Mid-June Kim Jong-un/Trump Summit Scheduled
What matters is whether anything positive can be accomplished through talks and their aftermath – not where and when a summit is held.
Based on seven decades of US hostility toward the DPRK, prospects aren’t encouraging – especially because Washington targets all sovereign independent governments for regime change.
Trump suggested possibly holding talks in Peace House on the South Korean side of Panmunjom in the DMZ where late April inter-Korean summit talks took place.
According to South Korea’s Yonhap news agency, Singapore was chosen as the venue for Kim and Trump. The US president confirmed it, saying talks will take place on June 12 in the city-state/island country on June 12, days after the June 8 and 9 G7 summit.
On May 22, South Korean President Moon Jae-in will meet with Trump in Washington ahead of the planned DPRK/US summit.
China’s Foreign Ministry spokesman Lu Kang issued a statement, saying “(w)e hope that all parties will seriously consider the ‘dual-track’ approach China proposed, and work hard to maintain the positive momentum to resolve issues on the peninsula.”
He referred to a joint Beijing/Moscow proposal for North Korea to halt its nuclear weapons development along with Washington suspending provocative regional military exercises – rejected by neocon hawks running Trump’s warmaking agenda.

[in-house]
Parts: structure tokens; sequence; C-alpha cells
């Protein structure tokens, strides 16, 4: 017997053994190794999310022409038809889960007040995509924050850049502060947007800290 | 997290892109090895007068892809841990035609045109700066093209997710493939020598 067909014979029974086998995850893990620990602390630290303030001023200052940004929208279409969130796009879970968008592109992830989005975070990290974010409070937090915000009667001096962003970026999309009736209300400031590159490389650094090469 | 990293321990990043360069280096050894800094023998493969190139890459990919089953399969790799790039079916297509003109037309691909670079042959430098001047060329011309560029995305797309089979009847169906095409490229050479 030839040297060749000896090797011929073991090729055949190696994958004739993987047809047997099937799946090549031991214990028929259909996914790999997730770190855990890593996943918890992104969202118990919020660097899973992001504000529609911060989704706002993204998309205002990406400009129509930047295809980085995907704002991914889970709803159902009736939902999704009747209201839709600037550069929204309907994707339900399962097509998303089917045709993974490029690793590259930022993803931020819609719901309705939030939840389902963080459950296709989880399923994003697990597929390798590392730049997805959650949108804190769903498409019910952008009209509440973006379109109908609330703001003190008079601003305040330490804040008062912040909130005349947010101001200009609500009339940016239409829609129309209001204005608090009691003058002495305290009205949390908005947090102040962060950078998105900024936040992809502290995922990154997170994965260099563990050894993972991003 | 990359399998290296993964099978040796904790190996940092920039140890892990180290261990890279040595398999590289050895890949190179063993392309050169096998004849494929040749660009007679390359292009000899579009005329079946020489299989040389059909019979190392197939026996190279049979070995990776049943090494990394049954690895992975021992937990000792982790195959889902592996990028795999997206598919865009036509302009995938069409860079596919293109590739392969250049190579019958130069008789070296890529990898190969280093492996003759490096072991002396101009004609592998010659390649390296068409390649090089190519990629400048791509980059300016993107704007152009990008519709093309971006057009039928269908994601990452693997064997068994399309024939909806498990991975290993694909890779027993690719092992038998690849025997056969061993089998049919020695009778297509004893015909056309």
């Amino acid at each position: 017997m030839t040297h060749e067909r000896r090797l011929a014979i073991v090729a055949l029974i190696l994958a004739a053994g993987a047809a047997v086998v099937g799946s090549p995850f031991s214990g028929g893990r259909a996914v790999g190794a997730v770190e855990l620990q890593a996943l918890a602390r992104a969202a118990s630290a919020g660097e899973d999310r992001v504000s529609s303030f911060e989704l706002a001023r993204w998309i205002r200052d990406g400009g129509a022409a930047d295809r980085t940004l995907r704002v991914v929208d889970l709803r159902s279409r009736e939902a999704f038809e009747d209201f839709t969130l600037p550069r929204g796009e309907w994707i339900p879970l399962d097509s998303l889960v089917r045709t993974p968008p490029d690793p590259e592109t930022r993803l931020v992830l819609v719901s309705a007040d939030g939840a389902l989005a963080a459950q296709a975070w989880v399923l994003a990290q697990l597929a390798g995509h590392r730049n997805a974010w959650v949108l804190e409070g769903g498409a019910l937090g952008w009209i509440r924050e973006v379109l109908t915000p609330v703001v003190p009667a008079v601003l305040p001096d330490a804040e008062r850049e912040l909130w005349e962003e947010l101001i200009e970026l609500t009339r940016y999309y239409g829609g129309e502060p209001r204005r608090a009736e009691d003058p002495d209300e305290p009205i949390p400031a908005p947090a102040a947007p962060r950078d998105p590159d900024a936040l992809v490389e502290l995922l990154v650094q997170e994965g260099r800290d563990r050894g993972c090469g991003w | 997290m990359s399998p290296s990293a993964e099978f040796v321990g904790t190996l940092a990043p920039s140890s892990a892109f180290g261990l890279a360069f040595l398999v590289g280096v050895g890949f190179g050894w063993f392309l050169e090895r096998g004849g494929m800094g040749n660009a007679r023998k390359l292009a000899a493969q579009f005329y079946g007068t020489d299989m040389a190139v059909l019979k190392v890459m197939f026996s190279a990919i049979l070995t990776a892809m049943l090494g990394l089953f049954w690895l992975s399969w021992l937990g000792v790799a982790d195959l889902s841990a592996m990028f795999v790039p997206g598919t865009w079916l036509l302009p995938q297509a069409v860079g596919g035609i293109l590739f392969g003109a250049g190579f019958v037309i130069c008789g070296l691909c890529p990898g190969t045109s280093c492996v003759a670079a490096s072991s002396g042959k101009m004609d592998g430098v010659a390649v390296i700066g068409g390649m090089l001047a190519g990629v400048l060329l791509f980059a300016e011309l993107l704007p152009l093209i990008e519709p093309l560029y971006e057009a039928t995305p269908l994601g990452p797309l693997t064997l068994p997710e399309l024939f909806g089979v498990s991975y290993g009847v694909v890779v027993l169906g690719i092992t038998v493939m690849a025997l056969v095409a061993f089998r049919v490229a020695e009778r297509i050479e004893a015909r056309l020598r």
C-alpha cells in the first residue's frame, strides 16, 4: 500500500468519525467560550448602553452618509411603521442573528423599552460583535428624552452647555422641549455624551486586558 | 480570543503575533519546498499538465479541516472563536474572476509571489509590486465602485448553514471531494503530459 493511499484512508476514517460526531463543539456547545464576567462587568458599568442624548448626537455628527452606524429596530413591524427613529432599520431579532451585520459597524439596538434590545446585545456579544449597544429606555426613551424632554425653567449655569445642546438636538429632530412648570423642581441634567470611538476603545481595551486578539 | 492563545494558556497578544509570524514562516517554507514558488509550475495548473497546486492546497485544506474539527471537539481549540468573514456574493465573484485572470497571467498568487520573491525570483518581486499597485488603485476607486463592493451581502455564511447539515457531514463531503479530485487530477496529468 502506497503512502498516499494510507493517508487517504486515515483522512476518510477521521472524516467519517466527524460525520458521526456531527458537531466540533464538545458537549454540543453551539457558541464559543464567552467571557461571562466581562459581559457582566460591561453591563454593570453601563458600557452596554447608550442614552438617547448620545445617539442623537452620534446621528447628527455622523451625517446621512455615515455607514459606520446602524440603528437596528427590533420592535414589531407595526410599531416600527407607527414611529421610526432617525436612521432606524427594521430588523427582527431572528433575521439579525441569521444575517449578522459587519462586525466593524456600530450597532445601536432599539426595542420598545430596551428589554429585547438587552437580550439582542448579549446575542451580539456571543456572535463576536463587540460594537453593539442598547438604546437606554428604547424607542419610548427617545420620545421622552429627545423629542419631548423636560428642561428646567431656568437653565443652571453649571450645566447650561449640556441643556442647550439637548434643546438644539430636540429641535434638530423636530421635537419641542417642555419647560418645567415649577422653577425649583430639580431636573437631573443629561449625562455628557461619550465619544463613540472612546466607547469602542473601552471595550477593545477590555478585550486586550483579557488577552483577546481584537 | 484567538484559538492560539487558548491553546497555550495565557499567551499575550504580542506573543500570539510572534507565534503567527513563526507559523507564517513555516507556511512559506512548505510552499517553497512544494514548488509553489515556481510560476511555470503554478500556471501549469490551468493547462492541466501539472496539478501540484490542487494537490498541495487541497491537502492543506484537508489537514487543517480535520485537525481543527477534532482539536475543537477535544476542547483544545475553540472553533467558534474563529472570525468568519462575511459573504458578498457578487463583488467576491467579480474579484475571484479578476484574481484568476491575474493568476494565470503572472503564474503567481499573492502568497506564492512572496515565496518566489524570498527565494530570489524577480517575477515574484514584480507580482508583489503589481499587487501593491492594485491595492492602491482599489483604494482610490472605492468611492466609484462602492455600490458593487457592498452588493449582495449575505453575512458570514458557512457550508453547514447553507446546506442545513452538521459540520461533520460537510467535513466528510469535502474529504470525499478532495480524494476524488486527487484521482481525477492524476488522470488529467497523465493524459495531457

On Sunday, the DPRK’s Korean Central News Agency cited a Foreign Ministry spokesman, warning against provoking Pyongyang with hostile rhetoric and military threats, stressing Washington shouldn’t mistake “the peace-loving intention of the DPRK as a sign of weakness.”
On Tuesday, Beijing’s Xinhua said President Xi Jinping and Kim met for talks in Dalian, China, a coastal city in Liaoning Province on May 7 and 8.
Both leaders discussed issues relating to bilateral relations, April inter-Korean talks, and the planned Kim/Trump summit. Xi was quoted saying after meeting with Kim in March and May that “China-DPRK relations and the Korean Peninsula situation have made positive progress.”
Kim made similar comments, stressing he’s committed to “the principle of denuclearization of the Korean Peninsula…possible (only) after the relevant parties gave up hostile policy in relation to Pyongyang and threats to its security.”
It wasn’t achieved earlier and won’t likely be ahead given Washington’s rage for global dominance.
That’s the key issue facing Kim in talks with Trump – along with knowing Washington can never be trusted, the lesson driven home again with the US president withdrawing from the Iran nuclear deal.
Can North Korea hope to fare better than Tehran? Chances are virtually nil!
My newest book as editor and contributor is titled “Flashpoint in Ukraine: How the US Drive for Hegemony Risks WW III.”